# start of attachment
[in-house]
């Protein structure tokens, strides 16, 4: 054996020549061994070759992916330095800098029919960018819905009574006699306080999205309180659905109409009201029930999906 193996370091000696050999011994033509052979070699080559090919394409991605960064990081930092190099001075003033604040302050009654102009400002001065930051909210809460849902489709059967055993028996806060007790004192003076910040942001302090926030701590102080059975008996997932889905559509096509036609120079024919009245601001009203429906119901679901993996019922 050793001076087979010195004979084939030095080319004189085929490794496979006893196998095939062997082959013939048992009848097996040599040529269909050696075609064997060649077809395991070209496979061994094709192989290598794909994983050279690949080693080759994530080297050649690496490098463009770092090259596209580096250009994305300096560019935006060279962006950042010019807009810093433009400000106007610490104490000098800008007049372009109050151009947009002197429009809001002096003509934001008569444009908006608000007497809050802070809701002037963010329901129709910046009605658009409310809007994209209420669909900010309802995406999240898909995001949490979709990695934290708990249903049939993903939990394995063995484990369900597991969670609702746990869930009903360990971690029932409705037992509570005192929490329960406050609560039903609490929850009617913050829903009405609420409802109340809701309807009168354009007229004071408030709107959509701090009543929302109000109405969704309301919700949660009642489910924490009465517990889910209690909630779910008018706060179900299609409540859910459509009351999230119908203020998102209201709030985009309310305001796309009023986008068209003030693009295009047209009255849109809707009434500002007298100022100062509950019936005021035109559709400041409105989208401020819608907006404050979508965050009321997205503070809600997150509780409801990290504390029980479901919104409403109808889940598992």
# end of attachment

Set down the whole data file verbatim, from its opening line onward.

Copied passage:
[in-house]
């Protein structure tokens, strides 16, 4: 054996020549061994070759992916330095800098029919960018819905009574006699306080999205309180659905109409009201029930999906 193996370091000696050999011994033509052979070699080559090919394409991605960064990081930092190099001075003033604040302050009654102009400002001065930051909210809460849902489709059967055993028996806060007790004192003076910040942001302090926030701590102080059975008996997932889905559509096509036609120079024919009245601001009203429906119901679901993996019922 050793001076087979010195004979084939030095080319004189085929490794496979006893196998095939062997082959013939048992009848097996040599040529269909050696075609064997060649077809395991070209496979061994094709192989290598794909994983050279690949080693080759994530080297050649690496490098463009770092090259596209580096250009994305300096560019935006060279962006950042010019807009810093433009400000106007610490104490000098800008007049372009109050151009947009002197429009809001002096003509934001008569444009908006608000007497809050802070809701002037963010329901129709910046009605658009409310809007994209209420669909900010309802995406999240898909995001949490979709990695934290708990249903049939993903939990394995063995484990369900597991969670609702746990869930009903360990971690029932409705037992509570005192929490329960406050609560039903609490929850009617913050829903009405609420409802109340809701309807009168354009007229004071408030709107959509701090009543929302109000109405969704309301919700949660009642489910924490009465517990889910209690909630779910008018706060179900299609409540859910459509009351999230119908203020998102209201709030985009309310305001796309009023986008068209003030693009295009047209009255849109809707009434500002007298100022100062509950019936005021035109559709400041409105989208401020819608907006404050979508965050009321997205503070809600997150509780409801990290504390029980479901919104409403109808889940598992």